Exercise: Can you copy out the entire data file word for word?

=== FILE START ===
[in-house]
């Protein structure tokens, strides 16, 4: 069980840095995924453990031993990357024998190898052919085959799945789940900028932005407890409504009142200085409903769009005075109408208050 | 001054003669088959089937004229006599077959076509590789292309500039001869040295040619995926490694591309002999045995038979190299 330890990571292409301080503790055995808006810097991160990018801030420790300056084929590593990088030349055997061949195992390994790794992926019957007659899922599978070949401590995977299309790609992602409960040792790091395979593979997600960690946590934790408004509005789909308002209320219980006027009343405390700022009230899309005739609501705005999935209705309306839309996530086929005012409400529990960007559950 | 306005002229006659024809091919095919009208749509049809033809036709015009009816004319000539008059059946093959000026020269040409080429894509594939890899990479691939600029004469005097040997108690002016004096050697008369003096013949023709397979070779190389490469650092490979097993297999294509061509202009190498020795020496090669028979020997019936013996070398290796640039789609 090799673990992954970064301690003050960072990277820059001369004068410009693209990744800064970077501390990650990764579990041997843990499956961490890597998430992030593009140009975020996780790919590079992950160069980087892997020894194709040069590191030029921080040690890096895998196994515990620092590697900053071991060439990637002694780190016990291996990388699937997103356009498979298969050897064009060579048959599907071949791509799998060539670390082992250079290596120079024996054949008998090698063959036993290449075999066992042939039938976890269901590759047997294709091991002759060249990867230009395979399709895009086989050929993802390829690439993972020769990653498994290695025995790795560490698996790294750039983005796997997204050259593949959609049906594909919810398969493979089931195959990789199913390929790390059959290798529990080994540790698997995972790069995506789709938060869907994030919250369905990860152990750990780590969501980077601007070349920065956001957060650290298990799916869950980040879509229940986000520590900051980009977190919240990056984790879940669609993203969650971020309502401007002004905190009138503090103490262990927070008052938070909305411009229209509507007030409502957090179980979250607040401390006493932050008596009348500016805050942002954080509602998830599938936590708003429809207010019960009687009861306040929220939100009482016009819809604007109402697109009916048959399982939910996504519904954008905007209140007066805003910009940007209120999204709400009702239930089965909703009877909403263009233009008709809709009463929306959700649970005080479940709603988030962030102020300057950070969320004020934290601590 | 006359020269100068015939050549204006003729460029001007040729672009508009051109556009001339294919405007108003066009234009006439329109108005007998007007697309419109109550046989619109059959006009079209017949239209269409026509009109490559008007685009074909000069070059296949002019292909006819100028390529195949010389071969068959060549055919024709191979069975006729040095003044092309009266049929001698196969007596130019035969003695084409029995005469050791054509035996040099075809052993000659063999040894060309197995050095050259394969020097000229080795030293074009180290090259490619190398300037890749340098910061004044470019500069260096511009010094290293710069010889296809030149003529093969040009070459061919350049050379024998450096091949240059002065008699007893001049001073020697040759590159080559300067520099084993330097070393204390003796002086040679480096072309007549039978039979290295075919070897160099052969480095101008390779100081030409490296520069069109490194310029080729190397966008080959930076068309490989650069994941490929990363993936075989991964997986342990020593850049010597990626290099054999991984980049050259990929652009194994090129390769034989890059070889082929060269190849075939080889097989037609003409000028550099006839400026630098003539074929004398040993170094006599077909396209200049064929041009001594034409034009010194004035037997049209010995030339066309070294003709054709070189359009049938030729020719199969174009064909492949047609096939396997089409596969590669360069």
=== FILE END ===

[in-house]
């Protein structure tokens, strides 16, 4: 069980840095995924453990031993990357024998190898052919085959799945789940900028932005407890409504009142200085409903769009005075109408208050 | 001054003669088959089937004229006599077959076509590789292309500039001869040295040619995926490694591309002999045995038979190299 330890990571292409301080503790055995808006810097991160990018801030420790300056084929590593990088030349055997061949195992390994790794992926019957007659899922599978070949401590995977299309790609992602409960040792790091395979593979997600960690946590934790408004509005789909308002209320219980006027009343405390700022009230899309005739609501705005999935209705309306839309996530086929005012409400529990960007559950 | 306005002229006659024809091919095919009208749509049809033809036709015009009816004319000539008059059946093959000026020269040409080429894509594939890899990479691939600029004469005097040997108690002016004096050697008369003096013949023709397979070779190389490469650092490979097993297999294509061509202009190498020795020496090669028979020997019936013996070398290796640039789609 090799673990992954970064301690003050960072990277820059001369004068410009693209990744800064970077501390990650990764579990041997843990499956961490890597998430992030593009140009975020996780790919590079992950160069980087892997020894194709040069590191030029921080040690890096895998196994515990620092590697900053071991060439990637002694780190016990291996990388699937997103356009498979298969050897064009060579048959599907071949791509799998060539670390082992250079290596120079024996054949008998090698063959036993290449075999066992042939039938976890269901590759047997294709091991002759060249990867230009395979399709895009086989050929993802390829690439993972020769990653498994290695025995790795560490698996790294750039983005796997997204050259593949959609049906594909919810398969493979089931195959990789199913390929790390059959290798529990080994540790698997995972790069995506789709938060869907994030919250369905990860152990750990780590969501980077601007070349920065956001957060650290298990799916869950980040879509229940986000520590900051980009977190919240990056984790879940669609993203969650971020309502401007002004905190009138503090103490262990927070008052938070909305411009229209509507007030409502957090179980979250607040401390006493932050008596009348500016805050942002954080509602998830599938936590708003429809207010019960009687009861306040929220939100009482016009819809604007109402697109009916048959399982939910996504519904954008905007209140007066805003910009940007209120999204709400009702239930089965909703009877909403263009233009008709809709009463929306959700649970005080479940709603988030962030102020300057950070969320004020934290601590 | 006359020269100068015939050549204006003729460029001007040729672009508009051109556009001339294919405007108003066009234009006439329109108005007998007007697309419109109550046989619109059959006009079209017949239209269409026509009109490559008007685009074909000069070059296949002019292909006819100028390529195949010389071969068959060549055919024709191979069975006729040095003044092309009266049929001698196969007596130019035969003695084409029995005469050791054509035996040099075809052993000659063999040894060309197995050095050259394969020097000229080795030293074009180290090259490619190398300037890749340098910061004044470019500069260096511009010094290293710069010889296809030149003529093969040009070459061919350049050379024998450096091949240059002065008699007893001049001073020697040759590159080559300067520099084993330097070393204390003796002086040679480096072309007549039978039979290295075919070897160099052969480095101008390779100081030409490296520069069109490194310029080729190397966008080959930076068309490989650069994941490929990363993936075989991964997986342990020593850049010597990626290099054999991984980049050259990929652009194994090129390769034989890059070889082929060269190849075939080889097989037609003409000028550099006839400026630098003539074929004398040993170094006599077909396209200049064929041009001594034409034009010194004035037997049209010995030339066309070294003709054709070189359009049938030729020719199969174009064909492949047609096939396997089409596969590669360069």